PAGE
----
The NYPD's first discipline matrix, a major police discipline reform which is part of a plan to fulfill the Obama Foundation Reimagining Policing Pledge was released Friday.
The pledge, in partnership with the My Brother’s Keeper Alliance, calls for Mayors to review, engage, report and reform. That multi-step process allowed the City to bring true community input into the formation of the discipline guidelines.
“For years, we have achieved major police department reforms and today’s announcement is just the start for the progress we will make together as a city in 2021,” said Mayor Bill de Blasio.
“With this new cutting-edge reform, the Police Department now has clear, fair and just discipline guidelines. This is about accountability, building trust and ensuring community engagement is centered in our approach," he added.
“This matrix, almost two years in the making, establishes clear and consistent presumptive penalties for specific offenses and eliminates the perception of favoritism or bias that can undermine our discipline process, as well as the department’s legitimacy in the eyes of the people we are sworn to serve and protect.
"Moreover, the matrix reflects my commitment that every member of the service is held accountable for his or her conduct based upon reasonable standards. The matrix is meant to be a living document, open to further improvements as the needs of the police and the public naturally evolve,” said Police Commissioner Dermot Shea.
"We appreciate this promising step the NYPD has taken to outline clearer rules of the road for their uniformed members of service,” said CCRB Chair Fred Davie.
“The Board looks forward to reviewing the Department’s proposal, and engaging further with the public on the disciplinary matrix."
The matrix outlines presumptive penalties for instances of officer misconduct, which may be adjusted up or down in a set window based on aggravating and mitigating factors.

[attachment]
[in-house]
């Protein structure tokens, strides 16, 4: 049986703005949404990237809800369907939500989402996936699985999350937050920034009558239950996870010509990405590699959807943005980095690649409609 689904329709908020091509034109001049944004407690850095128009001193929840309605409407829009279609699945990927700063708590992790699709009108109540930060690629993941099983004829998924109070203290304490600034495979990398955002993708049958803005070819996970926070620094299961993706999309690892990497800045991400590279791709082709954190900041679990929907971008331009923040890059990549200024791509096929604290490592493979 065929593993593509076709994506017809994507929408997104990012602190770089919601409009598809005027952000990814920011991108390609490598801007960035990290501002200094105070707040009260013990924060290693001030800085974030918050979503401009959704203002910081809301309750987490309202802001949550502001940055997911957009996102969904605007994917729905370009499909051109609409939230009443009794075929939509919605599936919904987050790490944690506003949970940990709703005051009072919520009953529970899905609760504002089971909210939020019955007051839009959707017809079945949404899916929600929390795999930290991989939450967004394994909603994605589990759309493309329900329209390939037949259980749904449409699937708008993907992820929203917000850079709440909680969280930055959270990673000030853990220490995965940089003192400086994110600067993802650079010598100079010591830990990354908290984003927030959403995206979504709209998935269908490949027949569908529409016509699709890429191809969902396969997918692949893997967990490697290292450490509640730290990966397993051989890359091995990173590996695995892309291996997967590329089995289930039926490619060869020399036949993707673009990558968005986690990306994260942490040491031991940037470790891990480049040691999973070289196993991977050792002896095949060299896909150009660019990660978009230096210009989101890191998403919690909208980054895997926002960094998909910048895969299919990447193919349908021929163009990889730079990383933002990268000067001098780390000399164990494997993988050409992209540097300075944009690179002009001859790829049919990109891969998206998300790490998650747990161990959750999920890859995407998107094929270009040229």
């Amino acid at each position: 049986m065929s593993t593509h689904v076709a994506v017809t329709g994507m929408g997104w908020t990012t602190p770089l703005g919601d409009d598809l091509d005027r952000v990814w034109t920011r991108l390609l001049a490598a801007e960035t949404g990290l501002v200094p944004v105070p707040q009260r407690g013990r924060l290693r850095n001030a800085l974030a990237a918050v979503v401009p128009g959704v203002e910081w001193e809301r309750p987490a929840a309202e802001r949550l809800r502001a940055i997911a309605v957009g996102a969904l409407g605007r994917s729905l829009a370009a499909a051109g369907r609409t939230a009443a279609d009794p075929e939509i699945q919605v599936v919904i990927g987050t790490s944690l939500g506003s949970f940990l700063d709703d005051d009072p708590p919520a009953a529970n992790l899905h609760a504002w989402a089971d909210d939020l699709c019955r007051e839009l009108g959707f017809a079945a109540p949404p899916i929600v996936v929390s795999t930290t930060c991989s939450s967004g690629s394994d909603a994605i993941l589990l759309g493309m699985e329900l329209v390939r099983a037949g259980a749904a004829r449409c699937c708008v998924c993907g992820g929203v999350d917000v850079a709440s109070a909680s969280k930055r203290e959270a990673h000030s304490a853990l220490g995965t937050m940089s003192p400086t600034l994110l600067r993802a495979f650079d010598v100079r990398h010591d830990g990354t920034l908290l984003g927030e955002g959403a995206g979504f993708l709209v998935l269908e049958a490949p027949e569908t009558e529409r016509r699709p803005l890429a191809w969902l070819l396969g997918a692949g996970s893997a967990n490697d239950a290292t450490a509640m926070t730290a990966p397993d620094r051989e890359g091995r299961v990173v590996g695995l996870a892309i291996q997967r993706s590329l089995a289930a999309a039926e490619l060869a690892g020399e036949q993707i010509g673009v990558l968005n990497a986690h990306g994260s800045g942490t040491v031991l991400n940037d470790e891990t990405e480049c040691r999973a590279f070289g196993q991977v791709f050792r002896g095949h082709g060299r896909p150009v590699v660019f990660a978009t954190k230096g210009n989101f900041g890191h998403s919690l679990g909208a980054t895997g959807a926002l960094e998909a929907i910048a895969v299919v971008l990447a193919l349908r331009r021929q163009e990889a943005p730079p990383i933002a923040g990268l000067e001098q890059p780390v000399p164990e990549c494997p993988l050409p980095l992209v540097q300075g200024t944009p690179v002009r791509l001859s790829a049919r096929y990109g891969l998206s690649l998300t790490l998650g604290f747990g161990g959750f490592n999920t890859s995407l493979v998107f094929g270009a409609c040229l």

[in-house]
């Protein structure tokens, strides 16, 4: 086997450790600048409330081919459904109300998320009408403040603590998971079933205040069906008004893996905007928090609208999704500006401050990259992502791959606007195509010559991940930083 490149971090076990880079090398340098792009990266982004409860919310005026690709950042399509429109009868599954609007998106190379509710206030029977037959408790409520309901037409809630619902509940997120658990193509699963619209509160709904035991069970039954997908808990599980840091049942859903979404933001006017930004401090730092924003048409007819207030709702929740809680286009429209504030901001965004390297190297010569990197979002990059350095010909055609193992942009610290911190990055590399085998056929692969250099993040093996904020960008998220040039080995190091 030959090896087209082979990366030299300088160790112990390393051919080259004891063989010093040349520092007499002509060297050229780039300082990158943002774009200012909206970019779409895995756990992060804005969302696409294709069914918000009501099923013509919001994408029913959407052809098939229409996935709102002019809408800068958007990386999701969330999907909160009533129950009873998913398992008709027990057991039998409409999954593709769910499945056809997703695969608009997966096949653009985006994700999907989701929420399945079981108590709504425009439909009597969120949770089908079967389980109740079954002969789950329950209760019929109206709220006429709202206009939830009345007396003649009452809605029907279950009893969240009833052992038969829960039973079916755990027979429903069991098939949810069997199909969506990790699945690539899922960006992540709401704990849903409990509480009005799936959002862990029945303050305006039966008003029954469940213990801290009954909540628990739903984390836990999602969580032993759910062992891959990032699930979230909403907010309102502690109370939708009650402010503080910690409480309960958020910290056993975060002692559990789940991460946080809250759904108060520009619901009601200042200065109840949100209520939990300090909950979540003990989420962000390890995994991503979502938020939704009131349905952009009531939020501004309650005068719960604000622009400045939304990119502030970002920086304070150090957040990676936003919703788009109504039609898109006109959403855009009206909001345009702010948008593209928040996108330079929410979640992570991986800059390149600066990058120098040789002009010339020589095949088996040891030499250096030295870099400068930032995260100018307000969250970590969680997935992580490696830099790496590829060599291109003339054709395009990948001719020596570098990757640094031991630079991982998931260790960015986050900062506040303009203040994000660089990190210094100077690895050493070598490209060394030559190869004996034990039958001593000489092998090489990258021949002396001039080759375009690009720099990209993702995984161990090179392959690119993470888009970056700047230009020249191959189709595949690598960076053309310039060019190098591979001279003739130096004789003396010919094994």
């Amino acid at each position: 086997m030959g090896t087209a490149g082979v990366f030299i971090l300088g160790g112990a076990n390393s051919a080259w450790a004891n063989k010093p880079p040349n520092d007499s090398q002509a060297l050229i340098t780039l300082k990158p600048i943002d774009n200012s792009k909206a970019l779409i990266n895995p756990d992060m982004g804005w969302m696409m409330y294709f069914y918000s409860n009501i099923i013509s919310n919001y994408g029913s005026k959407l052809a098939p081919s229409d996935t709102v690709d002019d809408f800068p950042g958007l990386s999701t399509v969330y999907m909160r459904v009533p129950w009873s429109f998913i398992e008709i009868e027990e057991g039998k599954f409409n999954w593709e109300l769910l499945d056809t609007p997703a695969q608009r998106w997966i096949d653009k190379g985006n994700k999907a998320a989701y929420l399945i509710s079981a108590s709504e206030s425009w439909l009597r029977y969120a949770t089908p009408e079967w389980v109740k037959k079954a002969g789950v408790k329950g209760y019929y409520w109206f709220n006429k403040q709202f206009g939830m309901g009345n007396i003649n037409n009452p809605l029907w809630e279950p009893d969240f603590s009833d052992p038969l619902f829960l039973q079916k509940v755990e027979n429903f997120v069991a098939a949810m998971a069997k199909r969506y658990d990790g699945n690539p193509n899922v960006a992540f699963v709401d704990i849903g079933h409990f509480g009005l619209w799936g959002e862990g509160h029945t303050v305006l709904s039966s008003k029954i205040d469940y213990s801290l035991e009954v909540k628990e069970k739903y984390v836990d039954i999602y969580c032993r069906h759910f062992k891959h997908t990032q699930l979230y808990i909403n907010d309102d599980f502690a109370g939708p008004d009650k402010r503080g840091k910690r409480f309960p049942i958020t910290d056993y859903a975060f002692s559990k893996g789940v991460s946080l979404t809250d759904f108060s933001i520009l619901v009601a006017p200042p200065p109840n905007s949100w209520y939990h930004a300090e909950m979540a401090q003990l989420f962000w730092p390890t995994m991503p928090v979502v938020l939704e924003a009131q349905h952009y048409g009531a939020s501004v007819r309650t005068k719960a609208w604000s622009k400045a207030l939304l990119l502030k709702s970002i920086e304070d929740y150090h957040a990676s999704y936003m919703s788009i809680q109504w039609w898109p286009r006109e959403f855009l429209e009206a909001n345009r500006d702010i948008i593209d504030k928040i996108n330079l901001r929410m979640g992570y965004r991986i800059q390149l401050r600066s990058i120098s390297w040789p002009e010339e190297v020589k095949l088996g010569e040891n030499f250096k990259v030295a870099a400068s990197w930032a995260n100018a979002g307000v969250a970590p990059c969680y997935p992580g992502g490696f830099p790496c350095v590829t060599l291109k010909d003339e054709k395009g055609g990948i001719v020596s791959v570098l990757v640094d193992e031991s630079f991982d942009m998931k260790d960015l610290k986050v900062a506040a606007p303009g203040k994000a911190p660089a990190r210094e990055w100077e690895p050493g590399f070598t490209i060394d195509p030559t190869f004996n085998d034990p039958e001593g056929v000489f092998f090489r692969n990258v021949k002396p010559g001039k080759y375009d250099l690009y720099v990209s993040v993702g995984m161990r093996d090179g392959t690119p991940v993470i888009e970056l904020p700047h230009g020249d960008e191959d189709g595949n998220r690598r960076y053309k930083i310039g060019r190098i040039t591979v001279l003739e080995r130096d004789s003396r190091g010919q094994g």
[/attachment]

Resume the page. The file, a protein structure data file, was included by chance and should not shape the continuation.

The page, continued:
Penalties escalate with repeated offenses. The reforms aim to increase fairness in the disciplinary system, and increase trust in the system among both members of the NYPD and the public, by improving: accountability with penalties that are fair and proportional to the misconduct, transparency, so that both members of service and the community know what discipline to expect when an officer breaks the rules and consistency, so similar actions are treated similarly, and there is greater concurrence between the CCRB recommendations and NYPD decisions on penalties.
On August 30, 2020, NYPD released the draft disciplinary matrix for public comment. Feedback and input were solicited from the Department’s oversight organizations, as well as community and advocacy organizations. Over 400 comments were received and resulted in changes to strengthen and better adapt the guidelines to better reflect New Yorkers’ experiences.
The discipline guidelines are clear and simple to interpret for officers and community members alike. For example: Use of excessive deadly force has a presumed penalty of termination, racial profiling has presumed penalty of termination, intentionally making a false official statement has a presumed penalty of termination, insubordination has presumed penalty of 20 unpaid days, recklessly operating a vehicle has presumed penalty of 20 unpaid days and failure to report a lost firearm has presumed penalty of 10 unpaid days.
Any penalty could increase if there are aggravating factors like time allowing for deliberate reflection before the action, or if its motivated by personal interest.